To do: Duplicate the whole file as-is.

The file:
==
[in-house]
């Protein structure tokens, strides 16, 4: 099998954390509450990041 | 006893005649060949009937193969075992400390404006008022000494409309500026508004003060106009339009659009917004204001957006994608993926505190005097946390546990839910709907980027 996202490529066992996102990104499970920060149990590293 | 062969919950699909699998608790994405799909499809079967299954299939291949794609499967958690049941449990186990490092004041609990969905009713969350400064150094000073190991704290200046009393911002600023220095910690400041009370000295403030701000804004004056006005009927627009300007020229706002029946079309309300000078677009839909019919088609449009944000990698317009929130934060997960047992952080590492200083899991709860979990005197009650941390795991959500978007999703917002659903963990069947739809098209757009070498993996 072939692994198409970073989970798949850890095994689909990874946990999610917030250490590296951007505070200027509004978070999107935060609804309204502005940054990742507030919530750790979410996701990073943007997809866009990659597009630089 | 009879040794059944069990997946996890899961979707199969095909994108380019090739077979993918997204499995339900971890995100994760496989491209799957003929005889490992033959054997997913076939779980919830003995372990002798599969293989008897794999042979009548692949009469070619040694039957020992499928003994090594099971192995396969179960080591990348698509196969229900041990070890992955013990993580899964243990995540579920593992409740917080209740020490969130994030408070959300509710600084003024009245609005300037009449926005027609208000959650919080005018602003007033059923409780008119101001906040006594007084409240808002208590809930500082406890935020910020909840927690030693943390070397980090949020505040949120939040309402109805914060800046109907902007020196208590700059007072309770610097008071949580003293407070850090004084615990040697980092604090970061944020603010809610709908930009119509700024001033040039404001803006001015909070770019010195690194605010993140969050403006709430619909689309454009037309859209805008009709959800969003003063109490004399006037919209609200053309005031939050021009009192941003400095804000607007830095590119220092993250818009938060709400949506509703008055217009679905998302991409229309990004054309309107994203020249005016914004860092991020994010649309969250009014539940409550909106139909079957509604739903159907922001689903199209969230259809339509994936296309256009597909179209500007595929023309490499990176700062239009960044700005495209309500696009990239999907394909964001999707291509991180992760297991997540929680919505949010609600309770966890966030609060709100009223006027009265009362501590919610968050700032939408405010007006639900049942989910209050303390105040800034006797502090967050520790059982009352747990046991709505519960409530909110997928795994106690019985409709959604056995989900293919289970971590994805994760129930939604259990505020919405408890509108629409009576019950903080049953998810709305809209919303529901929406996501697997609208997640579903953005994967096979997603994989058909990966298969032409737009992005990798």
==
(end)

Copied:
[in-house]
């Protein structure tokens, strides 16, 4: 099998954390509450990041 | 006893005649060949009937193969075992400390404006008022000494409309500026508004003060106009339009659009917004204001957006994608993926505190005097946390546990839910709907980027 996202490529066992996102990104499970920060149990590293 | 062969919950699909699998608790994405799909499809079967299954299939291949794609499967958690049941449990186990490092004041609990969905009713969350400064150094000073190991704290200046009393911002600023220095910690400041009370000295403030701000804004004056006005009927627009300007020229706002029946079309309300000078677009839909019919088609449009944000990698317009929130934060997960047992952080590492200083899991709860979990005197009650941390795991959500978007999703917002659903963990069947739809098209757009070498993996 072939692994198409970073989970798949850890095994689909990874946990999610917030250490590296951007505070200027509004978070999107935060609804309204502005940054990742507030919530750790979410996701990073943007997809866009990659597009630089 | 009879040794059944069990997946996890899961979707199969095909994108380019090739077979993918997204499995339900971890995100994760496989491209799957003929005889490992033959054997997913076939779980919830003995372990002798599969293989008897794999042979009548692949009469070619040694039957020992499928003994090594099971192995396969179960080591990348698509196969229900041990070890992955013990993580899964243990995540579920593992409740917080209740020490969130994030408070959300509710600084003024009245609005300037009449926005027609208000959650919080005018602003007033059923409780008119101001906040006594007084409240808002208590809930500082406890935020910020909840927690030693943390070397980090949020505040949120939040309402109805914060800046109907902007020196208590700059007072309770610097008071949580003293407070850090004084615990040697980092604090970061944020603010809610709908930009119509700024001033040039404001803006001015909070770019010195690194605010993140969050403006709430619909689309454009037309859209805008009709959800969003003063109490004399006037919209609200053309005031939050021009009192941003400095804000607007830095590119220092993250818009938060709400949506509703008055217009679905998302991409229309990004054309309107994203020249005016914004860092991020994010649309969250009014539940409550909106139909079957509604739903159907922001689903199209969230259809339509994936296309256009597909179209500007595929023309490499990176700062239009960044700005495209309500696009990239999907394909964001999707291509991180992760297991997540929680919505949010609600309770966890966030609060709100009223006027009265009362501590919610968050700032939408405010007006639900049942989910209050303390105040800034006797502090967050520790059982009352747990046991709505519960409530909110997928795994106690019985409709959604056995989900293919289970971590994805994760129930939604259990505020919405408890509108629409009576019950903080049953998810709305809209919303529901929406996501697997609208997640579903953005994967096979997603994989058909990966298969032409737009992005990798």